logo
Receive the latest mybusiness news
SUBSCRIBE TO OUR NEWSLETTER
Copyright © 2020 MOMENTUMMEDIA

Managing the next phase of COVID: The return to work

Vicky Skipp
Vicky Skipp
16 July 2020 3 minute readShare
The return to work

COVID-19 has brought with it great challenges for business — supporting employees, managing disruption and pivoting operating models. For many companies, it has catapulted them five years into the future. Not just in the way they work, but in the way that they engage with employees, communicate with customers and manage their business, writes Vicky Skipp.

What we learnt is that remote working can work — and, in some cases, companies even believe their culture improved during lockdown, as they worked harder than ever to look after their people.

As we find ourselves emerging from this phase, organisations are making choices about how to return to work and, ultimately, what their future of work will look like. What should we be looking out for and how do we manage a transitional return to work as we navigate through the next phase?

Advertisement
Advertisement

Communicate updates clearly to employees

For organisations that choose to go back to the office, strict social distancing rules will be in place and only a portion of the workforce will be able to come together at any one time. There will also be the possibility of local flare-ups of the virus forcing communities back into lockdown.

Ensure your policies, training materials and documents are updated and available for employees to easily access and search. Give lots of warning; be clear on decisions, timelines and considerations; be ready to answer questions and be transparent on decision-making processes.

 

Strive for flexibility

COVID-19 has touched all of our lives and impacted us in different ways. Among your workforce will be carers, parents, people who are high-risk, and people with mental health issues. Providing flexibility will be key to building a future that works for all.

Several organisations have already decided that they won’t be enforcing a return to work in 2020. We expect to see more companies following suit — many will continue to operate virtually, and we expect digital ways of working to mature as organisations have time to put best practices and procedures in place rather than “quick fixes”.

Continue to prioritise remote presence when apart

Companies that go back to the office will need to rely on digital communications to address the whole organisation — with only a percentage in one place at any one time. For many businesses, all of this will mean prolonged abnormality and economic uncertainty.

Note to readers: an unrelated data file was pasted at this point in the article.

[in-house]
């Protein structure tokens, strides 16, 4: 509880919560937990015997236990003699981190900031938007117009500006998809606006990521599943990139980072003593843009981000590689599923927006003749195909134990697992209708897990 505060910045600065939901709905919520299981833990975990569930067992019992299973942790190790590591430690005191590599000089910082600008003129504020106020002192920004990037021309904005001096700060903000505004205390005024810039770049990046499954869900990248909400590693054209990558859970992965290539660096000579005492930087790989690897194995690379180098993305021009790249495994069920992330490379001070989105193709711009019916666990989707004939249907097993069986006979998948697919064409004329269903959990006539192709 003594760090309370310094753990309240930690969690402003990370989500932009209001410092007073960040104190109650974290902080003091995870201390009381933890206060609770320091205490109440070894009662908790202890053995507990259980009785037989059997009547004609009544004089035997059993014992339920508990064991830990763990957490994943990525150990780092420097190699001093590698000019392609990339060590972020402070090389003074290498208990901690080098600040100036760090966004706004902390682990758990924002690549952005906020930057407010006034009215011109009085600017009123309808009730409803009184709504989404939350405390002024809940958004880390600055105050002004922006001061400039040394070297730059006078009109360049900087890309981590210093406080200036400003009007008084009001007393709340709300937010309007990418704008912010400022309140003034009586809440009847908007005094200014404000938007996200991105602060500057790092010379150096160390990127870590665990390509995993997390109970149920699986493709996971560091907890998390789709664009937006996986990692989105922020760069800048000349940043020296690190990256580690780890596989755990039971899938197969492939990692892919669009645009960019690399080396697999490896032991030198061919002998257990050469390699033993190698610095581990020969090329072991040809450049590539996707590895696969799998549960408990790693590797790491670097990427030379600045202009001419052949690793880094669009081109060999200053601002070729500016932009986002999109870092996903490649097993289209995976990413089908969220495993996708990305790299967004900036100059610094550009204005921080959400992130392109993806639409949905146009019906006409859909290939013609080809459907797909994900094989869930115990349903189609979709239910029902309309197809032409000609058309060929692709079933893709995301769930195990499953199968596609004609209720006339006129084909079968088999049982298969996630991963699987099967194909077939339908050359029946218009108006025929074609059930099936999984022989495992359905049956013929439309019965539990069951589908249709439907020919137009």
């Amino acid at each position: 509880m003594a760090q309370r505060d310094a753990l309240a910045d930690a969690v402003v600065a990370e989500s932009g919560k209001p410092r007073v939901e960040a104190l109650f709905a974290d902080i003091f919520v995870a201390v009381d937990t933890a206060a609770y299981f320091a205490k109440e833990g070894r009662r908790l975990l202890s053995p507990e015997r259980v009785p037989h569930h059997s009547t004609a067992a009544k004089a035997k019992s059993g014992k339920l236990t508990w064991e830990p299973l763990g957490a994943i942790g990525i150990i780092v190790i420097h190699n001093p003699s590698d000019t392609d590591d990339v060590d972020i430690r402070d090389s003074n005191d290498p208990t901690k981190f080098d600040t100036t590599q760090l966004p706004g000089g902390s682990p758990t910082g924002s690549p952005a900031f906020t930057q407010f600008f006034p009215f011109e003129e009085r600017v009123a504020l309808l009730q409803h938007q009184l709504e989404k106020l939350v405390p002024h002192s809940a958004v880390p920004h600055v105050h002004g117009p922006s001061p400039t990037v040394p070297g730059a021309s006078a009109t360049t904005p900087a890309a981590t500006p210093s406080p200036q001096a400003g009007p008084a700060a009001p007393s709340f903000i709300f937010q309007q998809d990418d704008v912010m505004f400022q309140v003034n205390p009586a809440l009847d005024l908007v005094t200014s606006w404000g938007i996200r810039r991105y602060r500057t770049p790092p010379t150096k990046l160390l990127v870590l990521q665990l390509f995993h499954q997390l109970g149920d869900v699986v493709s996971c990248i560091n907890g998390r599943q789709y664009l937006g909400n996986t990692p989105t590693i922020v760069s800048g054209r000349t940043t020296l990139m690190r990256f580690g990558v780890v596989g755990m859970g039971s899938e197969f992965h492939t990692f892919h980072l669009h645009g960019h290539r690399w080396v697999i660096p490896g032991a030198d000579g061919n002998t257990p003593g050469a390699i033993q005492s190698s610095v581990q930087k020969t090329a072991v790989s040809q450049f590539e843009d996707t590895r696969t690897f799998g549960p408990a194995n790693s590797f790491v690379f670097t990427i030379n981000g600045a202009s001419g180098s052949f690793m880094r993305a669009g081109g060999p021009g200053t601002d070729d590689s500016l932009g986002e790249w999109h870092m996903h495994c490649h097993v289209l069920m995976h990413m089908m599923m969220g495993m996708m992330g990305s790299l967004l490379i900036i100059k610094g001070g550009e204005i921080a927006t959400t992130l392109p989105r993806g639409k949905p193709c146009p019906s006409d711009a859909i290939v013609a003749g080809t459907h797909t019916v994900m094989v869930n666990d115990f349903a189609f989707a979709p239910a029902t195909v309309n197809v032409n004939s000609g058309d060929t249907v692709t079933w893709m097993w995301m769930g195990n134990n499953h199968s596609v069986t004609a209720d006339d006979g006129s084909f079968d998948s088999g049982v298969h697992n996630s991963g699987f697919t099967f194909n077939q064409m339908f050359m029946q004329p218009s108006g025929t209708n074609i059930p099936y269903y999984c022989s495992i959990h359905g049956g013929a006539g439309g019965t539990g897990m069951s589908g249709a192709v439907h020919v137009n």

Make inclusion for those that can’t be there in-person a priority as you transition back to the office, especially as some workplaces operate at a reduced capacity. Organisations will need to be able to stay agile, keeping their employees safe and informed in changing circumstances, while continuing to innovate business models. We also anticipate VR spending will grow as companies invest in new ways to be closer together and maintain productivity.

SPONSORED CONTENT

 

Evaluate what worked

Lockdown had its challenges, but it also saw many of us grow new muscles and try new things at work. In many ways, it levelled the playing field for those that don’t work in HQ, can’t always be in the office or are based in different countries. During lockdown, we could all be apart together — among the challenges we learnt a lot and many organisations fast-forwarded their digital transformation by several years.

There’s no going back. Many people can now choose where they do their best work. Their employers should support this choice and continue to lay the technical foundation for a more flexible and fair future of work for all.

Don’t forget the frontline

Last year, just 13 per cent of frontline Australian workers told us they felt connected to HQ. Today, everyone has recognised the hugely important role that frontline workers play in all sectors. Frontline staff will remain pivotal to the COVID-19 response and have a critical role to play — whether in enforcing social distancing rules in supermarkets or on planes, or helping cure patients in hospitals.

We expect to see more companies taking the frontline into account when making IT investments so that they can connect everyone, rather than just HQ. Organisations must remember to continue connecting and listening to everyone in their business as they move into a new normal and support them through these unusual circumstances.

There is no certainty where the next six months will take us. Over this time, most Australian states will ease social distancing restrictions, but no workplace will look the same as before. Forward-thinking companies have come to value remote working and will take advantage of the benefits.

By Vicky Skipp, head of APAC, Workplace from Facebook

Managing the next phase of COVID: The return to work
mybusiness logo
Vicky Skipp
Vicky Skipp

Maja Garaca Djurdjevic is the editor of My Business. 

Maja has a decade-long career in journalism across finance, business and politics. Now a well-versed reporter in the SME and accounting arena, prior to joining Momentum Media, Maja reported for several established news outlets in Southeast Europe, scrutinising key processes in post-conflict societies and enabling citizens to influence decision-making.

You can email Maja on [email protected] 

Leave a Comment

Latest poll

Did you expect more from the government's JobKeeper extension?